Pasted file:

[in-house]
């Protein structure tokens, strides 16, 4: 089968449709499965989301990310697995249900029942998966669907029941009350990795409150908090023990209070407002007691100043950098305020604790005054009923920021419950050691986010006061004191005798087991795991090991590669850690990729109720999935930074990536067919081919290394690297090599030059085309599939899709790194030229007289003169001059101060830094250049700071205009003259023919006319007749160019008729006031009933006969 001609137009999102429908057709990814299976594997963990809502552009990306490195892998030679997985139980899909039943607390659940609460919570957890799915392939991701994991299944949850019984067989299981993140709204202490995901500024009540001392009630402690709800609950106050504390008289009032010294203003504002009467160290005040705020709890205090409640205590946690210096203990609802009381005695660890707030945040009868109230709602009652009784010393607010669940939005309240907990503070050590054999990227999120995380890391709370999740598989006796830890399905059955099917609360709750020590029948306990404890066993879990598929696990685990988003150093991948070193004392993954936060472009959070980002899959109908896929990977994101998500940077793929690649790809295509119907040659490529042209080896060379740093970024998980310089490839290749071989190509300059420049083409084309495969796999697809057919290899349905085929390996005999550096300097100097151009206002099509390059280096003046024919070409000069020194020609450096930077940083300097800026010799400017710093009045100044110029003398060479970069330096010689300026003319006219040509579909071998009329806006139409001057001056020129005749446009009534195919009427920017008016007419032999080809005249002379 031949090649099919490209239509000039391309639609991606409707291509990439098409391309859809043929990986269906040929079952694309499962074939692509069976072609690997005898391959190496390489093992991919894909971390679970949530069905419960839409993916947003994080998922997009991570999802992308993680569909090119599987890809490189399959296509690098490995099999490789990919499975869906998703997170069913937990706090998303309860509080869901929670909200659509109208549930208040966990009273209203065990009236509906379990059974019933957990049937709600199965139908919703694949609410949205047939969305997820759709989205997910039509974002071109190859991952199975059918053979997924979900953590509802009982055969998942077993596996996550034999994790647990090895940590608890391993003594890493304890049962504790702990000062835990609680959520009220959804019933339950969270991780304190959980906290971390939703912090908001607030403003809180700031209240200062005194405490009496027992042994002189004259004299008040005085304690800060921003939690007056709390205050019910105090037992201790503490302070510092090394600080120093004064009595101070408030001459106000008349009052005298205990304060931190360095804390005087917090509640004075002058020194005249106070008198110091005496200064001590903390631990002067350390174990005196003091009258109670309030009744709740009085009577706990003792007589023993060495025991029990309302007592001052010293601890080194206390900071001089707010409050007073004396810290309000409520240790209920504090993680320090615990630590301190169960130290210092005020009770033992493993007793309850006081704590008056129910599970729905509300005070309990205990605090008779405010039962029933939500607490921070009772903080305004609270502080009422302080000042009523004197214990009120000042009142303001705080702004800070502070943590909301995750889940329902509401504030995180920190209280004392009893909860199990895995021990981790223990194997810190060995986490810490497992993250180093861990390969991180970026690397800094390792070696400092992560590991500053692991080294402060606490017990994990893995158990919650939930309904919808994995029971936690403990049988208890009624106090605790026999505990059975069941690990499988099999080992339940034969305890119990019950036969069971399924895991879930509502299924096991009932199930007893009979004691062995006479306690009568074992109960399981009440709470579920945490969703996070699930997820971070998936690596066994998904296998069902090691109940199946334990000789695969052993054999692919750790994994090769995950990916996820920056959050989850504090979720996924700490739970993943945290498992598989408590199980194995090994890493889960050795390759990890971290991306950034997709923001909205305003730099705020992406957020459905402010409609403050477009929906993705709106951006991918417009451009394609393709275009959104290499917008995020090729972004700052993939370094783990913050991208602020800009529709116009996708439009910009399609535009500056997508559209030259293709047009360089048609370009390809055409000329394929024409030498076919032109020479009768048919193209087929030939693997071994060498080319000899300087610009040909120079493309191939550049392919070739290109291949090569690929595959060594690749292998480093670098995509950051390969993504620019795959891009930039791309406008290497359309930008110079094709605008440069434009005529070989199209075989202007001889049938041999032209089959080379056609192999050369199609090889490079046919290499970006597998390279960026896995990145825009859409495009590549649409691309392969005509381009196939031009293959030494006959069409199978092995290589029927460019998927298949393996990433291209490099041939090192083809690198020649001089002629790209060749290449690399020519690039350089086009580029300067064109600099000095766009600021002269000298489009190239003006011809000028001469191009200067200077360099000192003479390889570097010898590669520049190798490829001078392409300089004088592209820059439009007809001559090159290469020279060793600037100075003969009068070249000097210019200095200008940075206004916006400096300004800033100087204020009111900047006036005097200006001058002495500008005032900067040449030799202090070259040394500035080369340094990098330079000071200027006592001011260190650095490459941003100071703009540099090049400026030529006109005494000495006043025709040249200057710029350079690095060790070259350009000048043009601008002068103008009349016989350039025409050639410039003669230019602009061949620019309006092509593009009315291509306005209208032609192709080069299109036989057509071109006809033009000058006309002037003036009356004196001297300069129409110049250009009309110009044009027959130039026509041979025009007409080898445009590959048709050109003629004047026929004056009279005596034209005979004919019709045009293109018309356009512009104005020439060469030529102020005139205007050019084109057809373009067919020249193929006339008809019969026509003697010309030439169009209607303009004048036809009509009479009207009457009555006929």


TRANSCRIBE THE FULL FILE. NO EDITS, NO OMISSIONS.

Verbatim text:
[in-house]
């Protein structure tokens, strides 16, 4: 089968449709499965989301990310697995249900029942998966669907029941009350990795409150908090023990209070407002007691100043950098305020604790005054009923920021419950050691986010006061004191005798087991795991090991590669850690990729109720999935930074990536067919081919290394690297090599030059085309599939899709790194030229007289003169001059101060830094250049700071205009003259023919006319007749160019008729006031009933006969 001609137009999102429908057709990814299976594997963990809502552009990306490195892998030679997985139980899909039943607390659940609460919570957890799915392939991701994991299944949850019984067989299981993140709204202490995901500024009540001392009630402690709800609950106050504390008289009032010294203003504002009467160290005040705020709890205090409640205590946690210096203990609802009381005695660890707030945040009868109230709602009652009784010393607010669940939005309240907990503070050590054999990227999120995380890391709370999740598989006796830890399905059955099917609360709750020590029948306990404890066993879990598929696990685990988003150093991948070193004392993954936060472009959070980002899959109908896929990977994101998500940077793929690649790809295509119907040659490529042209080896060379740093970024998980310089490839290749071989190509300059420049083409084309495969796999697809057919290899349905085929390996005999550096300097100097151009206002099509390059280096003046024919070409000069020194020609450096930077940083300097800026010799400017710093009045100044110029003398060479970069330096010689300026003319006219040509579909071998009329806006139409001057001056020129005749446009009534195919009427920017008016007419032999080809005249002379 031949090649099919490209239509000039391309639609991606409707291509990439098409391309859809043929990986269906040929079952694309499962074939692509069976072609690997005898391959190496390489093992991919894909971390679970949530069905419960839409993916947003994080998922997009991570999802992308993680569909090119599987890809490189399959296509690098490995099999490789990919499975869906998703997170069913937990706090998303309860509080869901929670909200659509109208549930208040966990009273209203065990009236509906379990059974019933957990049937709600199965139908919703694949609410949205047939969305997820759709989205997910039509974002071109190859991952199975059918053979997924979900953590509802009982055969998942077993596996996550034999994790647990090895940590608890391993003594890493304890049962504790702990000062835990609680959520009220959804019933339950969270991780304190959980906290971390939703912090908001607030403003809180700031209240200062005194405490009496027992042994002189004259004299008040005085304690800060921003939690007056709390205050019910105090037992201790503490302070510092090394600080120093004064009595101070408030001459106000008349009052005298205990304060931190360095804390005087917090509640004075002058020194005249106070008198110091005496200064001590903390631990002067350390174990005196003091009258109670309030009744709740009085009577706990003792007589023993060495025991029990309302007592001052010293601890080194206390900071001089707010409050007073004396810290309000409520240790209920504090993680320090615990630590301190169960130290210092005020009770033992493993007793309850006081704590008056129910599970729905509300005070309990205990605090008779405010039962029933939500607490921070009772903080305004609270502080009422302080000042009523004197214990009120000042009142303001705080702004800070502070943590909301995750889940329902509401504030995180920190209280004392009893909860199990895995021990981790223990194997810190060995986490810490497992993250180093861990390969991180970026690397800094390792070696400092992560590991500053692991080294402060606490017990994990893995158990919650939930309904919808994995029971936690403990049988208890009624106090605790026999505990059975069941690990499988099999080992339940034969305890119990019950036969069971399924895991879930509502299924096991009932199930007893009979004691062995006479306690009568074992109960399981009440709470579920945490969703996070699930997820971070998936690596066994998904296998069902090691109940199946334990000789695969052993054999692919750790994994090769995950990916996820920056959050989850504090979720996924700490739970993943945290498992598989408590199980194995090994890493889960050795390759990890971290991306950034997709923001909205305003730099705020992406957020459905402010409609403050477009929906993705709106951006991918417009451009394609393709275009959104290499917008995020090729972004700052993939370094783990913050991208602020800009529709116009996708439009910009399609535009500056997508559209030259293709047009360089048609370009390809055409000329394929024409030498076919032109020479009768048919193209087929030939693997071994060498080319000899300087610009040909120079493309191939550049392919070739290109291949090569690929595959060594690749292998480093670098995509950051390969993504620019795959891009930039791309406008290497359309930008110079094709605008440069434009005529070989199209075989202007001889049938041999032209089959080379056609192999050369199609090889490079046919290499970006597998390279960026896995990145825009859409495009590549649409691309392969005509381009196939031009293959030494006959069409199978092995290589029927460019998927298949393996990433291209490099041939090192083809690198020649001089002629790209060749290449690399020519690039350089086009580029300067064109600099000095766009600021002269000298489009190239003006011809000028001469191009200067200077360099000192003479390889570097010898590669520049190798490829001078392409300089004088592209820059439009007809001559090159290469020279060793600037100075003969009068070249000097210019200095200008940075206004916006400096300004800033100087204020009111900047006036005097200006001058002495500008005032900067040449030799202090070259040394500035080369340094990098330079000071200027006592001011260190650095490459941003100071703009540099090049400026030529006109005494000495006043025709040249200057710029350079690095060790070259350009000048043009601008002068103008009349016989350039025409050639410039003669230019602009061949620019309006092509593009009315291509306005209208032609192709080069299109036989057509071109006809033009000058006309002037003036009356004196001297300069129409110049250009009309110009044009027959130039026509041979025009007409080898445009590959048709050109003629004047026929004056009279005596034209005979004919019709045009293109018309356009512009104005020439060469030529102020005139205007050019084109057809373009067919020249193929006339008809019969026509003697010309030439169009209607303009004048036809009509009479009207009457009555006929």